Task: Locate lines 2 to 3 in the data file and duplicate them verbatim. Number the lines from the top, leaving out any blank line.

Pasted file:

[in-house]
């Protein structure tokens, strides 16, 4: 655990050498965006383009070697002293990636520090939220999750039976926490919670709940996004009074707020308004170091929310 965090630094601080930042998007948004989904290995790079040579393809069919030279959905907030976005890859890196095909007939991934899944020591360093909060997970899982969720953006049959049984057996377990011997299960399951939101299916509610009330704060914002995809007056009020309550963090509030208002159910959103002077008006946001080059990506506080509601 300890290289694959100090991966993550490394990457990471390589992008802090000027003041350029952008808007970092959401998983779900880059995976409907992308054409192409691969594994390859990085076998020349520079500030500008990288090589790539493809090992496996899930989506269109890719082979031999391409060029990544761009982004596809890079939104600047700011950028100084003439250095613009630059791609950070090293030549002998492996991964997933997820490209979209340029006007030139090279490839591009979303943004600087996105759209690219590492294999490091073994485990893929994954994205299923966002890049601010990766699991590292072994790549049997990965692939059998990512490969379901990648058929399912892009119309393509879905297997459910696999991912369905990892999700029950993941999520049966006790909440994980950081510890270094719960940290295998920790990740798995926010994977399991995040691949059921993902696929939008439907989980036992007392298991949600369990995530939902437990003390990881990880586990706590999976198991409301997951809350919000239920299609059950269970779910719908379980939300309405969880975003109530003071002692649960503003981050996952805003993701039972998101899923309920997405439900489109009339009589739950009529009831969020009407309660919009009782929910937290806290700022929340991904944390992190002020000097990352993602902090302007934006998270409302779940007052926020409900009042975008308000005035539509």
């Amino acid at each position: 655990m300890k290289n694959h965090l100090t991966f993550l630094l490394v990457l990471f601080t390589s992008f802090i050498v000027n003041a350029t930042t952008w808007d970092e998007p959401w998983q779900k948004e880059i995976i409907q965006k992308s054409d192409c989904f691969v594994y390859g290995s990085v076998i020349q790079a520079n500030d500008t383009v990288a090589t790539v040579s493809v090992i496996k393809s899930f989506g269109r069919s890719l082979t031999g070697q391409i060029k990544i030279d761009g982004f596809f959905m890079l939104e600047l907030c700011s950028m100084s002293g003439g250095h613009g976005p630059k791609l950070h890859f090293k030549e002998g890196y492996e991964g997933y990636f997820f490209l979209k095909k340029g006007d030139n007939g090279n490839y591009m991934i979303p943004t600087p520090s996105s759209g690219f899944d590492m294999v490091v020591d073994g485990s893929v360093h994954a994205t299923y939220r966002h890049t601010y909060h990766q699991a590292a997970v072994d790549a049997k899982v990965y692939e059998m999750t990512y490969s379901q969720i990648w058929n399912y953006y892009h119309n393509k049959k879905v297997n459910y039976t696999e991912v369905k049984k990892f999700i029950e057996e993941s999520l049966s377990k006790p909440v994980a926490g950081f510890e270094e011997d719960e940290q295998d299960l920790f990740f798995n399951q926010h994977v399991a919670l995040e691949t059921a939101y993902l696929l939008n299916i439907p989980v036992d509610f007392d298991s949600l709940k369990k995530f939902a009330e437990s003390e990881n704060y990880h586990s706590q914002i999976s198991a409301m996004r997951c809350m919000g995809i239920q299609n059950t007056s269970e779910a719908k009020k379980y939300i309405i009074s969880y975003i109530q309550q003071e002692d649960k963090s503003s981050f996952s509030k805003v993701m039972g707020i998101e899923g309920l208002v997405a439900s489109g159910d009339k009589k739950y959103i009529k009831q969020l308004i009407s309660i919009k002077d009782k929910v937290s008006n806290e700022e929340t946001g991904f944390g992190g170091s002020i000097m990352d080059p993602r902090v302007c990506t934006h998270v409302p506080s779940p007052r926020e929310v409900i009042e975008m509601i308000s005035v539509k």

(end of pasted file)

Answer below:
């Protein structure tokens, strides 16, 4: 655990050498965006383009070697002293990636520090939220999750039976926490919670709940996004009074707020308004170091929310 965090630094601080930042998007948004989904290995790079040579393809069919030279959905907030976005890859890196095909007939991934899944020591360093909060997970899982969720953006049959049984057996377990011997299960399951939101299916509610009330704060914002995809007056009020309550963090509030208002159910959103002077008006946001080059990506506080509601 300890290289694959100090991966993550490394990457990471390589992008802090000027003041350029952008808007970092959401998983779900880059995976409907992308054409192409691969594994390859990085076998020349520079500030500008990288090589790539493809090992496996899930989506269109890719082979031999391409060029990544761009982004596809890079939104600047700011950028100084003439250095613009630059791609950070090293030549002998492996991964997933997820490209979209340029006007030139090279490839591009979303943004600087996105759209690219590492294999490091073994485990893929994954994205299923966002890049601010990766699991590292072994790549049997990965692939059998990512490969379901990648058929399912892009119309393509879905297997459910696999991912369905990892999700029950993941999520049966006790909440994980950081510890270094719960940290295998920790990740798995926010994977399991995040691949059921993902696929939008439907989980036992007392298991949600369990995530939902437990003390990881990880586990706590999976198991409301997951809350919000239920299609059950269970779910719908379980939300309405969880975003109530003071002692649960503003981050996952805003993701039972998101899923309920997405439900489109009339009589739950009529009831969020009407309660919009009782929910937290806290700022929340991904944390992190002020000097990352993602902090302007934006998270409302779940007052926020409900009042975008308000005035539509």
């Amino acid at each position: 655990m300890k290289n694959h965090l100090t991966f993550l630094l490394v990457l990471f601080t390589s992008f802090i050498v000027n003041a350029t930042t952008w808007d970092e998007p959401w998983q779900k948004e880059i995976i409907q965006k992308s054409d192409c989904f691969v594994y390859g290995s990085v076998i020349q790079a520079n500030d500008t383009v990288a090589t790539v040579s493809v090992i496996k393809s899930f989506g269109r069919s890719l082979t031999g070697q391409i060029k990544i030279d761009g982004f596809f959905m890079l939104e600047l907030c700011s950028m100084s002293g003439g250095h613009g976005p630059k791609l950070h890859f090293k030549e002998g890196y492996e991964g997933y990636f997820f490209l979209k095909k340029g006007d030139n007939g090279n490839y591009m991934i979303p943004t600087p520090s996105s759209g690219f899944d590492m294999v490091v020591d073994g485990s893929v360093h994954a994205t299923y939220r966002h890049t601010y909060h990766q699991a590292a997970v072994d790549a049997k899982v990965y692939e059998m999750t990512y490969s379901q969720i990648w058929n399912y953006y892009h119309n393509k049959k879905v297997n459910y039976t696999e991912v369905k049984k990892f999700i029950e057996e993941s999520l049966s377990k006790p909440v994980a926490g950081f510890e270094e011997d719960e940290q295998d299960l920790f990740f798995n399951q926010h994977v399991a919670l995040e691949t059921a939101y993902l696929l939008n299916i439907p989980v036992d509610f007392d298991s949600l709940k369990k995530f939902a009330e437990s003390e990881n704060y990880h586990s706590q914002i999976s198991a409301m996004r997951c809350m919000g995809i239920q299609n059950t007056s269970e779910a719908k009020k379980y939300i309405i009074s969880y975003i109530q309550q003071e002692d649960k963090s503003s981050f996952s509030k805003v993701m039972g707020i998101e899923g309920l208002v997405a439900s489109g159910d009339k009589k739950y959103i009529k009831q969020l308004i009407s309660i919009k002077d009782k929910v937290s008006n806290e700022e929340t946001g991904f944390g992190g170091s002020i000097m990352d080059p993602r902090v302007c990506t934006h998270v409302p506080s779940p007052r926020e929310v409900i009042e975008m509601i308000s005035v539509k």